The Internet is dismantling the industrial economy and replacing it with a connected world based on information and technology, observes Kevin Campbell, a partner in the Atlanta office of Ernst & Young. Knowledge workers will replace factory workers as the core labor force as the world adapts to this new way of doing business.
The Internet and its capabilities have empowered companies to reach a new set of customers as well as interact with their existing customers in new ways. E-commerce is forcing corporate America to rethink how it conducts business with both buyers and suppliers in the marketplace.
Consumers are flocking to the business to consumer market (B2C) because of its speed, fun, information and convenience. But Campbell predicts the consumer market will pale in the shadow of the business to business marketplace (B2B). “This is where the astounding growth will take place,” he says.
A February 2000 Forrester Research Inc. report predicts B2B e-commerce will reach $2.7 trillion in 2004. The research firm noted 90 percent of its business respondents indicated they plan to buy and sell on the Internet.
Campbell says one development in the B2B market is the eMarketplace, a new virtual downtown based on auctions, aggregators, bid systems and exchanges. Forrester estimates 53 percent of all B2B ecommerce will take place in these eMarketplaces by 2004.
Outsourcing The eMarketplace Operation
The participants will outsource the operation of these eMarketplaces, says Campbell. The core competency of these third party providers is attracting customers, servicing customers and deciding what services to provide. These providers may even outsource specific processes within the eMarketplace that are not their core competency. They will provide value added services, Campbell predicts.
The E&Y partner cites Ford’s creation of AutoExchange as a good example of a new participant in the eMarketplace. AutoExchange will be a portal for Ford’s B2B ecommerce, including, among other things, the purchasing of office supplies, maintenance materials and repair work for its offices and plants. In addition, Ford’s suppliers can participate in the portal, since they need office supplies, too. “These new portals are a way to aggregate demand,” points out Campbell.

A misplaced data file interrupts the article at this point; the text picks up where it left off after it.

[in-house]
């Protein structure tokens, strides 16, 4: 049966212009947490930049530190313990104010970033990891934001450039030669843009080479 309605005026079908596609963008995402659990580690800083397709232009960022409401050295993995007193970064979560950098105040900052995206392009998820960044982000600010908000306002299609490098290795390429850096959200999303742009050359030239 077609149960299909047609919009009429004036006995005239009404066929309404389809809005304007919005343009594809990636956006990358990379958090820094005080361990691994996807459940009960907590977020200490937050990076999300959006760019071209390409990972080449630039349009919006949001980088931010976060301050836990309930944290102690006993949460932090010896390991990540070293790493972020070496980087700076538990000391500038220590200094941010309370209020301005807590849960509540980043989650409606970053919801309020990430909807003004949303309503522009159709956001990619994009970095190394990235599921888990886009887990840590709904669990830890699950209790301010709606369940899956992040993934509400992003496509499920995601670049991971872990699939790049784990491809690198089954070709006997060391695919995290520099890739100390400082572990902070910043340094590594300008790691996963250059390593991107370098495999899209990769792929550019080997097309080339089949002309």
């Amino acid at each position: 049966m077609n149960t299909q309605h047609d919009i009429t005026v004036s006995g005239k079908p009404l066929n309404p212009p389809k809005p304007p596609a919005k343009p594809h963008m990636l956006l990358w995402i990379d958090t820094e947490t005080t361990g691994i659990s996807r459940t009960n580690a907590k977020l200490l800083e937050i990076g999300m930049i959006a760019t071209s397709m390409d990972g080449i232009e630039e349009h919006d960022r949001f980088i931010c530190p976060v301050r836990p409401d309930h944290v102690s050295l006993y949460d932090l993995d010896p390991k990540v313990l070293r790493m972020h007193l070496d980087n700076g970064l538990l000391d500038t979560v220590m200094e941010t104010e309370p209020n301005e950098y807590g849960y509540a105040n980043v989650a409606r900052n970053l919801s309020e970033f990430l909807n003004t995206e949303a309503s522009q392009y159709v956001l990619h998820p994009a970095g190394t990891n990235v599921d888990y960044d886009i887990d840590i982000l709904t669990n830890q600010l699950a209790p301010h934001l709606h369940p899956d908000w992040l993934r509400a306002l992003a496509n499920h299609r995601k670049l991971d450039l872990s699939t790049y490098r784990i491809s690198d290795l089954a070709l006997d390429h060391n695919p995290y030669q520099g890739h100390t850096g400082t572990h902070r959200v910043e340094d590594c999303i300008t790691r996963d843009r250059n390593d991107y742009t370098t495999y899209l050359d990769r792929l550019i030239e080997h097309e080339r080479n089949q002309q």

As an example, both Ford and its suppliers have to purchase safety glasses. The portal allows Ford to negotiate a great deal on this volume purchase. Such a transaction is possible because all the ordering is done electronically. Campbell predicts portals like these will drive down costs because of the size of the orders.
Ford and its suppliers can streamline their businesses through the portal. Suppliers, for example, can check the Web to see when to deliver the parts Ford needs.
The auto industry is just one example. Campbell says every industry is working to consolidate its procurement process and automate its product development. These changes can happen because the Internet can provide real time, on line transactions.
Shifting to the Sell Side
The buy side of the equation has grown the fastest. But Campbell says suppliers will catch up because they find eMarketplaces open up new markets to them, too. They can post specs, qualify customers and share information through browser enabled business sites. “The supply side will gain momentum as businesses gain experience with the buy side,” says the partner.
Financial transactions are a perfect fit for this new kind of commerce. If all transactions were electronic, companies could do business based on commitments rather than cash. In the Ford example, Campbell says Ford currently cuts a purchase order when it needs engine parts. The supplier builds the parts and ships them to the Ford factory. With electronic transactions, Ford can email a commitment letter announcing what parts it needs and when. The two parties would settle up once a quarter. “This would streamline financial transactions and allow companies to focus on what’s important to their core businesses,” says Campbell.
Campbell says every business needs to examine its business modus operandi to see how it complies with the new business model. If high costs or lack of information are holding a company back, now is the time to explore different possibilities.
If the new order seems daunting, Campbell suggests getting help from any of the Big Five accounting firms. Also, talk to software vendors. He suggests two books that are must reads in these confusing times of transition: “The Innovator’s Dilemma” by Clayton Christianson and “Blown to Bits: How the New Economics of Information Transform Strategy” by PhilipEvans and Thomas S. Wurster.
Lessons from the Outsourcing Primer:
- The business to business (B2B) e-commerce market is much larger than the business to consumer (B2C) market. By 2004, the estimate for B2B is $2.7 trillion.
- Industries will do business at special sites that aggregate demand. This will cut costs on common items for everyone.
- The supply side will catch up with the buy side, which is where most businesses transact e-commerce now.
- Evaluate your business to see how it will conform to the new business paradigm.